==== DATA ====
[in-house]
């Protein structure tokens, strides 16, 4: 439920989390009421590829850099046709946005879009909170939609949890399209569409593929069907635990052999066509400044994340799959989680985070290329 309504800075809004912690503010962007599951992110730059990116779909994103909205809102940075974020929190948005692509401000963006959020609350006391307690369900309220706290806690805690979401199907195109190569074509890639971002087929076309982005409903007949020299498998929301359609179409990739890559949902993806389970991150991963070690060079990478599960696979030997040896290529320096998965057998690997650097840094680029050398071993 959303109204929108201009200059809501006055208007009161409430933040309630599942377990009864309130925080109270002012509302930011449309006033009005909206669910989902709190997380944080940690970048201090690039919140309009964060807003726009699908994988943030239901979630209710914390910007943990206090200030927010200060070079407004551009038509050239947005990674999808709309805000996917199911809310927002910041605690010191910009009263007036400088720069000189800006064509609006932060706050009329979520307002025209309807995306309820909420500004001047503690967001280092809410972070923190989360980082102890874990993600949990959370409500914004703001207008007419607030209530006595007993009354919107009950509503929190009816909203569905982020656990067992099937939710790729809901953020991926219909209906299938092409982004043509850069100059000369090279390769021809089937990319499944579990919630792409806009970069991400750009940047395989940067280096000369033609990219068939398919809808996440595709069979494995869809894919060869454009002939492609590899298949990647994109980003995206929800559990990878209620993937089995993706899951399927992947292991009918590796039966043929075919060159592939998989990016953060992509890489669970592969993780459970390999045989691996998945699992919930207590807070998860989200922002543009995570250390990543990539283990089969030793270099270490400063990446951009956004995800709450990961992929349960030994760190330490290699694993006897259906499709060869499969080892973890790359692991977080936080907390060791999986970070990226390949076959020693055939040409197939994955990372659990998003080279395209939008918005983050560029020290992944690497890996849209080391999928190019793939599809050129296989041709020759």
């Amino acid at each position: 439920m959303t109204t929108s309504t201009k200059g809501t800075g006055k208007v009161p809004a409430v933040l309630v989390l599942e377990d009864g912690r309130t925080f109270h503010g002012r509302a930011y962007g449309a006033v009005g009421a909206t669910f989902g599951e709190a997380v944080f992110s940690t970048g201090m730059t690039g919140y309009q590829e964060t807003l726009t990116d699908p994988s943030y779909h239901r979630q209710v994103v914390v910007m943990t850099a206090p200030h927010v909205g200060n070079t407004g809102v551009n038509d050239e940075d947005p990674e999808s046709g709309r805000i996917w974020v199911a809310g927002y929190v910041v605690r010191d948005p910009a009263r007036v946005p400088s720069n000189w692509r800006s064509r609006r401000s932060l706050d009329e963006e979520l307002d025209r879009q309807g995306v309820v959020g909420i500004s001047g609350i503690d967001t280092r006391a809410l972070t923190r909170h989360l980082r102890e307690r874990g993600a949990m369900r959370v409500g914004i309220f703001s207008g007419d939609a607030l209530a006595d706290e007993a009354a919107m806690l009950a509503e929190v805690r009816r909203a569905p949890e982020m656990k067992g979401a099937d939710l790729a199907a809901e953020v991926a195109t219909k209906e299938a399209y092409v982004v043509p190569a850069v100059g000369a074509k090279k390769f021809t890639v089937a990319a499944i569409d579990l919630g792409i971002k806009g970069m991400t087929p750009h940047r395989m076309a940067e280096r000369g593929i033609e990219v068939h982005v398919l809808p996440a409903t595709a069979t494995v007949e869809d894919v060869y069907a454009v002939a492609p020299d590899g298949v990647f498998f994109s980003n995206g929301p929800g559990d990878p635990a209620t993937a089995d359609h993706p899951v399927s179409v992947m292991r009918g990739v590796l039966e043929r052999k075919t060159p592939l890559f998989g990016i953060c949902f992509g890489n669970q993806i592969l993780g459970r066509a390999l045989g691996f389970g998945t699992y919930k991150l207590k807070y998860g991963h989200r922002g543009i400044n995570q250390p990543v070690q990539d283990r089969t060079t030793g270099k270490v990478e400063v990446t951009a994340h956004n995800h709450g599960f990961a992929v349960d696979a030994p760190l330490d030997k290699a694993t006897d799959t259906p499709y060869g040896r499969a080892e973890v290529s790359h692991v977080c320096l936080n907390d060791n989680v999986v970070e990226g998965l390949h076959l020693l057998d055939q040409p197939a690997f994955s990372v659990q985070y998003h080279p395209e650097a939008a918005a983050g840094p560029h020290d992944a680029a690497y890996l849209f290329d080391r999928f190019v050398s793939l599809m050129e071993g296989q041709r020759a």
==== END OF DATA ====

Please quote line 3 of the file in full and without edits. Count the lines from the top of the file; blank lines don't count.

């Amino acid at each position: 439920m959303t109204t929108s309504t201009k200059g809501t800075g006055k208007v009161p809004a409430v933040l309630v989390l599942e377990d009864g912690r309130t925080f109270h503010g002012r509302a930011y962007g449309a006033v009005g009421a909206t669910f989902g599951e709190a997380v944080f992110s940690t970048g201090m730059t690039g919140y309009q590829e964060t807003l726009t990116d699908p994988s943030y779909h239901r979630q209710v994103v914390v910007m943990t850099a206090p200030h927010v909205g200060n070079t407004g809102v551009n038509d050239e940075d947005p990674e999808s046709g709309r805000i996917w974020v199911a809310g927002y929190v910041v605690r010191d948005p910009a009263r007036v946005p400088s720069n000189w692509r800006s064509r609006r401000s932060l706050d009329e963006e979520l307002d025209r879009q309807g995306v309820v959020g909420i500004s001047g609350i503690d967001t280092r006391a809410l972070t923190r909170h989360l980082r102890e307690r874990g993600a949990m369900r959370v409500g914004i309220f703001s207008g007419d939609a607030l209530a006595d706290e007993a009354a919107m806690l009950a509503e929190v805690r009816r909203a569905p949890e982020m656990k067992g979401a099937d939710l790729a199907a809901e953020v991926a195109t219909k209906e299938a399209y092409v982004v043509p190569a850069v100059g000369a074509k090279k390769f021809t890639v089937a990319a499944i569409d579990l919630g792409i971002k806009g970069m991400t087929p750009h940047r395989m076309a940067e280096r000369g593929i033609e990219v068939h982005v398919l809808p996440a409903t595709a069979t494995v007949e869809d894919v060869y069907a454009v002939a492609p020299d590899g298949v990647f498998f994109s980003n995206g929301p929800g559990d990878p635990a209620t993937a089995d359609h993706p899951v399927s179409v992947m292991r009918g990739v590796l039966e043929r052999k075919t060159p592939l890559f998989g990016i953060c949902f992509g890489n669970q993806i592969l993780g459970r066509a390999l045989g691996f389970g998945t699992y919930k991150l207590k807070y998860g991963h989200r922002g543009i400044n995570q250390p990543v070690q990539d283990r089969t060079t030793g270099k270490v990478e400063v990446t951009a994340h956004n995800h709450g599960f990961a992929v349960d696979a030994p760190l330490d030997k290699a694993t006897d799959t259906p499709y060869g040896r499969a080892e973890v290529s790359h692991v977080c320096l936080n907390d060791n989680v999986v970070e990226g998965l390949h076959l020693l057998d055939q040409p197939a690997f994955s990372v659990q985070y998003h080279p395209e650097a939008a918005a983050g840094p560029h020290d992944a680029a690497y890996l849209f290329d080391r999928f190019v050398s793939l599809m050129e071993g296989q041709r020759a």